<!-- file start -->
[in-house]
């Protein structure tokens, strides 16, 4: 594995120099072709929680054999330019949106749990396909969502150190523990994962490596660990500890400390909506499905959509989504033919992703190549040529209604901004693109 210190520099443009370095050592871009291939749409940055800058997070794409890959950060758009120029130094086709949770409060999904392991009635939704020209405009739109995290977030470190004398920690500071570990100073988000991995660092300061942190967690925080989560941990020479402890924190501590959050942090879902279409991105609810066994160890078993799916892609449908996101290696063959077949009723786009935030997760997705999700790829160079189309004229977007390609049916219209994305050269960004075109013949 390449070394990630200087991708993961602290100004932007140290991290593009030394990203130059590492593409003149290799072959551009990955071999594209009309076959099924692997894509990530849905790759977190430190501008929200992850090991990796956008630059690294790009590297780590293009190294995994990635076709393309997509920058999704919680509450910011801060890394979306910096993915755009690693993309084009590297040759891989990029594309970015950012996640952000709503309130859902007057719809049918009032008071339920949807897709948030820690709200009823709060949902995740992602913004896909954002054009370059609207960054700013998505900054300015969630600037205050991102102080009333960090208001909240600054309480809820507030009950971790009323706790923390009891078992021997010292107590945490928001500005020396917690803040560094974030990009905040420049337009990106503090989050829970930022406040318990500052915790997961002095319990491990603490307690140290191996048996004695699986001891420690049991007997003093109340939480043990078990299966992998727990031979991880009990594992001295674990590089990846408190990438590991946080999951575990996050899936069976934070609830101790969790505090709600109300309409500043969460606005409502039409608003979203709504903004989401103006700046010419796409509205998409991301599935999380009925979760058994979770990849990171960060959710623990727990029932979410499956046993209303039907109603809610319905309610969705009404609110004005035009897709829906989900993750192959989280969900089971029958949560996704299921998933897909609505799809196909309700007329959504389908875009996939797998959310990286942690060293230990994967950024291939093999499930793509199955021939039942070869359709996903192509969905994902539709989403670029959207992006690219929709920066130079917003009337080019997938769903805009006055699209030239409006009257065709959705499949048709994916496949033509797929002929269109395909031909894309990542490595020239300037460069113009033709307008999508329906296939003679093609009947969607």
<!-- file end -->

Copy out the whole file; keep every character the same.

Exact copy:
[in-house]
């Protein structure tokens, strides 16, 4: 594995120099072709929680054999330019949106749990396909969502150190523990994962490596660990500890400390909506499905959509989504033919992703190549040529209604901004693109 210190520099443009370095050592871009291939749409940055800058997070794409890959950060758009120029130094086709949770409060999904392991009635939704020209405009739109995290977030470190004398920690500071570990100073988000991995660092300061942190967690925080989560941990020479402890924190501590959050942090879902279409991105609810066994160890078993799916892609449908996101290696063959077949009723786009935030997760997705999700790829160079189309004229977007390609049916219209994305050269960004075109013949 390449070394990630200087991708993961602290100004932007140290991290593009030394990203130059590492593409003149290799072959551009990955071999594209009309076959099924692997894509990530849905790759977190430190501008929200992850090991990796956008630059690294790009590297780590293009190294995994990635076709393309997509920058999704919680509450910011801060890394979306910096993915755009690693993309084009590297040759891989990029594309970015950012996640952000709503309130859902007057719809049918009032008071339920949807897709948030820690709200009823709060949902995740992602913004896909954002054009370059609207960054700013998505900054300015969630600037205050991102102080009333960090208001909240600054309480809820507030009950971790009323706790923390009891078992021997010292107590945490928001500005020396917690803040560094974030990009905040420049337009990106503090989050829970930022406040318990500052915790997961002095319990491990603490307690140290191996048996004695699986001891420690049991007997003093109340939480043990078990299966992998727990031979991880009990594992001295674990590089990846408190990438590991946080999951575990996050899936069976934070609830101790969790505090709600109300309409500043969460606005409502039409608003979203709504903004989401103006700046010419796409509205998409991301599935999380009925979760058994979770990849990171960060959710623990727990029932979410499956046993209303039907109603809610319905309610969705009404609110004005035009897709829906989900993750192959989280969900089971029958949560996704299921998933897909609505799809196909309700007329959504389908875009996939797998959310990286942690060293230990994967950024291939093999499930793509199955021939039942070869359709996903192509969905994902539709989403670029959207992006690219929709920066130079917003009337080019997938769903805009006055699209030239409006009257065709959705499949048709994916496949033509797929002929269109395909031909894309990542490595020239300037460069113009033709307008999508329906296939003679093609009947969607």